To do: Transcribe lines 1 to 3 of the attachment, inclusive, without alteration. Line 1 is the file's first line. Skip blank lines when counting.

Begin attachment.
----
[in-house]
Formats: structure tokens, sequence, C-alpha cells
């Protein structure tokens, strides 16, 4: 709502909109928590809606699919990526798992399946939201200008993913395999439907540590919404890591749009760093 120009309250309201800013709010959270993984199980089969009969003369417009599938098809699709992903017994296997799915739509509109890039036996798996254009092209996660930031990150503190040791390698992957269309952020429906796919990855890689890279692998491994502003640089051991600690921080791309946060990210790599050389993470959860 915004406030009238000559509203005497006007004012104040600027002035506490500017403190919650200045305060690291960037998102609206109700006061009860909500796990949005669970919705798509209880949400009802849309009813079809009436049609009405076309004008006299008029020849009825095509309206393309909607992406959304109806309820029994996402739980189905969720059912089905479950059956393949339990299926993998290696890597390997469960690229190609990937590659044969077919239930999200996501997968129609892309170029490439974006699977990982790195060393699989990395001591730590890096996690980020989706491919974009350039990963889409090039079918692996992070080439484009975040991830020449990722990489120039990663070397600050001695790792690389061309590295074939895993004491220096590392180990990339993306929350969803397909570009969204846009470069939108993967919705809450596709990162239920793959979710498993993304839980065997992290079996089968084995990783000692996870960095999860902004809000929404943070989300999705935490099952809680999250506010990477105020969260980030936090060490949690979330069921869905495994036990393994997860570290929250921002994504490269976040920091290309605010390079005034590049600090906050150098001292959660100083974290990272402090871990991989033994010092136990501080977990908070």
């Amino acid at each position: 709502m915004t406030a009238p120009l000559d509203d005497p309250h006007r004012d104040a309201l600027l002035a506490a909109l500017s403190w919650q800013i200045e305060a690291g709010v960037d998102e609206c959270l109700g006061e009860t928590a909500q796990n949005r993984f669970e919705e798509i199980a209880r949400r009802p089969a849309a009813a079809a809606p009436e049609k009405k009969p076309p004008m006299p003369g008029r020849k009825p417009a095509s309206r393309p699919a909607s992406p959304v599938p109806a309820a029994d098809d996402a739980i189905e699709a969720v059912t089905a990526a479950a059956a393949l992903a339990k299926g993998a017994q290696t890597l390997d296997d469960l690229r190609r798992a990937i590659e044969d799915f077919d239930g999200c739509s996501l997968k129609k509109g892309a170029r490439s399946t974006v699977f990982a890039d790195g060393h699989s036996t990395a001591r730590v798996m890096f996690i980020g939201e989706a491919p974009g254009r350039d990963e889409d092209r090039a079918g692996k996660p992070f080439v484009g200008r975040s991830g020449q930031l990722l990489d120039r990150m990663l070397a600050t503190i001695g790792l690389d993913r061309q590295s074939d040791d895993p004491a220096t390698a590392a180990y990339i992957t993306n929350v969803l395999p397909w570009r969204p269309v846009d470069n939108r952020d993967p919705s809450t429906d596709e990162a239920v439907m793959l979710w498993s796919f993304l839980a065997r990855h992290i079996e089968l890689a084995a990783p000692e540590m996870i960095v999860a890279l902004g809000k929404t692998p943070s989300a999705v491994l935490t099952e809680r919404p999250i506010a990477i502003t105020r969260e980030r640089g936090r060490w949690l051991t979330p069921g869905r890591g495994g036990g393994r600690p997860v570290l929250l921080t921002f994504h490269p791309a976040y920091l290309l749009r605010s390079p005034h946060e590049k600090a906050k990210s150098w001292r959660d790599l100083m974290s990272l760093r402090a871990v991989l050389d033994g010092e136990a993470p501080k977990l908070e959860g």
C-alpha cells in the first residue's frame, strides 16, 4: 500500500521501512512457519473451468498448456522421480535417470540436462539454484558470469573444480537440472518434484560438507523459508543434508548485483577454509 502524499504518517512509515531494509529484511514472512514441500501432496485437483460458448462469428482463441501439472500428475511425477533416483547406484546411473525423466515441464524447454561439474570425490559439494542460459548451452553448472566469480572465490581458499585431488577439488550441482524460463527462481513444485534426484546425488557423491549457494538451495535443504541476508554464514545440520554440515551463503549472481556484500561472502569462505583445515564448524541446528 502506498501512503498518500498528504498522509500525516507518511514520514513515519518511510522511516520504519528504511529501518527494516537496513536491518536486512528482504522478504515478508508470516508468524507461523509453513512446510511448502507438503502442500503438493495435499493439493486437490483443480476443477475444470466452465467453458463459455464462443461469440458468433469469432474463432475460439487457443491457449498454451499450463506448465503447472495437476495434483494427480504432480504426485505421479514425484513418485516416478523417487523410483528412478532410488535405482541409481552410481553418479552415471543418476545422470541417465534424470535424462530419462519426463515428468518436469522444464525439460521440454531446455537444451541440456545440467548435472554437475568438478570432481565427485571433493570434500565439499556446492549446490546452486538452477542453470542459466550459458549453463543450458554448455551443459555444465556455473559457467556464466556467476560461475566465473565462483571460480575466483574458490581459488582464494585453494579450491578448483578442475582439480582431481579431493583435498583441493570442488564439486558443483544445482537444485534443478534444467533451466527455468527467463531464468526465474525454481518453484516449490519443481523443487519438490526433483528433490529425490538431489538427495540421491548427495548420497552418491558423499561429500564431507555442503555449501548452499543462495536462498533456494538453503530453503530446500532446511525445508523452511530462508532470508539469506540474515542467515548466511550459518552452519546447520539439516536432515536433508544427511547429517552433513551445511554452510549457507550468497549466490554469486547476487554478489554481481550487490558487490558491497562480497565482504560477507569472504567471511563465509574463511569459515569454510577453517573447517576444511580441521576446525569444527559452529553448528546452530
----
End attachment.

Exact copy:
[in-house]
Formats: structure tokens, sequence, C-alpha cells
């Protein structure tokens, strides 16, 4: 709502909109928590809606699919990526798992399946939201200008993913395999439907540590919404890591749009760093 120009309250309201800013709010959270993984199980089969009969003369417009599938098809699709992903017994296997799915739509509109890039036996798996254009092209996660930031990150503190040791390698992957269309952020429906796919990855890689890279692998491994502003640089051991600690921080791309946060990210790599050389993470959860 915004406030009238000559509203005497006007004012104040600027002035506490500017403190919650200045305060690291960037998102609206109700006061009860909500796990949005669970919705798509209880949400009802849309009813079809009436049609009405076309004008006299008029020849009825095509309206393309909607992406959304109806309820029994996402739980189905969720059912089905479950059956393949339990299926993998290696890597390997469960690229190609990937590659044969077919239930999200996501997968129609892309170029490439974006699977990982790195060393699989990395001591730590890096996690980020989706491919974009350039990963889409090039079918692996992070080439484009975040991830020449990722990489120039990663070397600050001695790792690389061309590295074939895993004491220096590392180990990339993306929350969803397909570009969204846009470069939108993967919705809450596709990162239920793959979710498993993304839980065997992290079996089968084995990783000692996870960095999860902004809000929404943070989300999705935490099952809680999250506010990477105020969260980030936090060490949690979330069921869905495994036990393994997860570290929250921002994504490269976040920091290309605010390079005034590049600090906050150098001292959660100083974290990272402090871990991989033994010092136990501080977990908070």